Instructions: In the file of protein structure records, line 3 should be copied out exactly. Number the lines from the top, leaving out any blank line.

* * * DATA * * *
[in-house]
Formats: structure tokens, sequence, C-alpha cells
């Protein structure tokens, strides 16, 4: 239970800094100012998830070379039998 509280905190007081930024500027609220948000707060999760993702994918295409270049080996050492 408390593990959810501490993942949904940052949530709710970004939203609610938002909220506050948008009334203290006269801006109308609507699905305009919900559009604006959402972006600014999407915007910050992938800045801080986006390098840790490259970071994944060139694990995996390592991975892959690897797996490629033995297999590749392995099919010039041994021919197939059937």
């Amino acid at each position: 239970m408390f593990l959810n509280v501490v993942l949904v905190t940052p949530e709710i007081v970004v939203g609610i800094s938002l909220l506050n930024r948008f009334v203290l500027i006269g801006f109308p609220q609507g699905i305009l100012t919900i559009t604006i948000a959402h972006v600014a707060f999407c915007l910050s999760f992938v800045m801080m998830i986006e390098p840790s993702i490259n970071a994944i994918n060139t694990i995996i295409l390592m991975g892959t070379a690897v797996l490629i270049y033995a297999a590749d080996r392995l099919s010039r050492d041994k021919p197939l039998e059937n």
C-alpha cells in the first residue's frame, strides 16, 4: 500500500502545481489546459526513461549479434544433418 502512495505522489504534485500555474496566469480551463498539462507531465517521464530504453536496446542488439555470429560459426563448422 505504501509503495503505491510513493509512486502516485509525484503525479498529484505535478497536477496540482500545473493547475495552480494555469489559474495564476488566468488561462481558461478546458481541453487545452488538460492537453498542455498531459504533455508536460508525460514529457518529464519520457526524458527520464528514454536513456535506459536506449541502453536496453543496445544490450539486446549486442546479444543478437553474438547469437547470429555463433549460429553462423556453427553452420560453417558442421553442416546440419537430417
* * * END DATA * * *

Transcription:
């Protein structure tokens, strides 16, 4: 239970800094100012998830070379039998 509280905190007081930024500027609220948000707060999760993702994918295409270049080996050492 408390593990959810501490993942949904940052949530709710970004939203609610938002909220506050948008009334203290006269801006109308609507699905305009919900559009604006959402972006600014999407915007910050992938800045801080986006390098840790490259970071994944060139694990995996390592991975892959690897797996490629033995297999590749392995099919010039041994021919197939059937």